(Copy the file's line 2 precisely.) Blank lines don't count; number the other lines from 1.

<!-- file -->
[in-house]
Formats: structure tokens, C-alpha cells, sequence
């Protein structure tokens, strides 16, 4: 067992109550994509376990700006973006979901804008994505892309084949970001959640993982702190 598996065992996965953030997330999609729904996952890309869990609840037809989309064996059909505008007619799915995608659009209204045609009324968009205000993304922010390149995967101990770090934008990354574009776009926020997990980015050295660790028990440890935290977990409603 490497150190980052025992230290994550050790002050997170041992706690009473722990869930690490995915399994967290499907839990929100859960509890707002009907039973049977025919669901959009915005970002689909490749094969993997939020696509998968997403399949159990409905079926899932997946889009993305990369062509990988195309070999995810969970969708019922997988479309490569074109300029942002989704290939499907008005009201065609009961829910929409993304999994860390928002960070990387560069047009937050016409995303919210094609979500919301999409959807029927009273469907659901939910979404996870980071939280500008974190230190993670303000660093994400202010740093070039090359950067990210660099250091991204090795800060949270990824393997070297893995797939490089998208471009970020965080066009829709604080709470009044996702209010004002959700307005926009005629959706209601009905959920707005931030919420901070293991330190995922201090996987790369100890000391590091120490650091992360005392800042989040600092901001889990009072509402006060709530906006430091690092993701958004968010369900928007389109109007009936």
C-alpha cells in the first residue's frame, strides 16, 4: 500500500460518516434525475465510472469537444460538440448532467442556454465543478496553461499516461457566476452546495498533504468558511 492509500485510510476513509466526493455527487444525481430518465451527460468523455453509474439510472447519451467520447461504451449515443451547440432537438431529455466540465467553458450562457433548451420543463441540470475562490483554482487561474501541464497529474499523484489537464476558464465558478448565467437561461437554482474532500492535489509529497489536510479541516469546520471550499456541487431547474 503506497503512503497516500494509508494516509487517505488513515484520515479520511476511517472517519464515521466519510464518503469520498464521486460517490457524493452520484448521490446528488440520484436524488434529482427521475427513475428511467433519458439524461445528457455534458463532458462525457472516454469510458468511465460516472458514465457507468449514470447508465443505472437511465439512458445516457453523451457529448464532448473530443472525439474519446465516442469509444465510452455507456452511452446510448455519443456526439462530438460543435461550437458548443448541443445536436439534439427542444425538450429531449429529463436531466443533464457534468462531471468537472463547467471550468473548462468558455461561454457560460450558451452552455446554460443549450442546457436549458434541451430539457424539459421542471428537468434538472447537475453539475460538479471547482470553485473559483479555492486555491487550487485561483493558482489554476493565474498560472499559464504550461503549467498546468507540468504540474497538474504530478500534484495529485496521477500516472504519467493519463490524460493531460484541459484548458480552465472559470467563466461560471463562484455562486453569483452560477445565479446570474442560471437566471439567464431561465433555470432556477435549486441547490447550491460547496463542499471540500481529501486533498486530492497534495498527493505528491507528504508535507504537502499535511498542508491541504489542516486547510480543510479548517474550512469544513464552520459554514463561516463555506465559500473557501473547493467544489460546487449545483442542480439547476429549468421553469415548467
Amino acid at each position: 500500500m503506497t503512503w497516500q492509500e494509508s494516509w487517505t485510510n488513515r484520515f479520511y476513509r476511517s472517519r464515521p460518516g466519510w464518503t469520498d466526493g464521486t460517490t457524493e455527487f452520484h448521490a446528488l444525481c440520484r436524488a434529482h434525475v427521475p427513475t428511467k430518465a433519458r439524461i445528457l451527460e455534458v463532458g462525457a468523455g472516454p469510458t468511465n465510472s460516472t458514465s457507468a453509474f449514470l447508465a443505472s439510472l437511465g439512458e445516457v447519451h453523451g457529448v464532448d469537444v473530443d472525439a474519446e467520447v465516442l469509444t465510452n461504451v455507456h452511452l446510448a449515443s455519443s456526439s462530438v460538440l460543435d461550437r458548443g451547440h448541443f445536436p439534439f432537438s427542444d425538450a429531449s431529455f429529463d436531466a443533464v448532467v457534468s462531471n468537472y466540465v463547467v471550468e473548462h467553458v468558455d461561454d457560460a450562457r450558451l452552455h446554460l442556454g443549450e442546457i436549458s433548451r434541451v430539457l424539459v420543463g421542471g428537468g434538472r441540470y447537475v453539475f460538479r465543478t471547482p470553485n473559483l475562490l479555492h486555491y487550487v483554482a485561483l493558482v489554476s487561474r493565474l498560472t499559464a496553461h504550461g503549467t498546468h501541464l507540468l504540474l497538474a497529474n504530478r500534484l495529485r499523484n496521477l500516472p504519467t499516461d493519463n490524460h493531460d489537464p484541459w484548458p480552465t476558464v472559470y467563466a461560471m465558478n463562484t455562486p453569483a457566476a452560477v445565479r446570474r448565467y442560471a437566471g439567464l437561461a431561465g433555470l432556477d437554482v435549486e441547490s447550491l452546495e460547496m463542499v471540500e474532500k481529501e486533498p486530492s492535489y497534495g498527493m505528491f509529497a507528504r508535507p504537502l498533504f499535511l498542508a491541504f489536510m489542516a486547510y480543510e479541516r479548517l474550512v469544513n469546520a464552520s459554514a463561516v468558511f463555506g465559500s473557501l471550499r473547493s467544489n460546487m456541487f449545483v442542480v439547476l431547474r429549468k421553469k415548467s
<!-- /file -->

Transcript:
Formats: structure tokens, C-alpha cells, sequence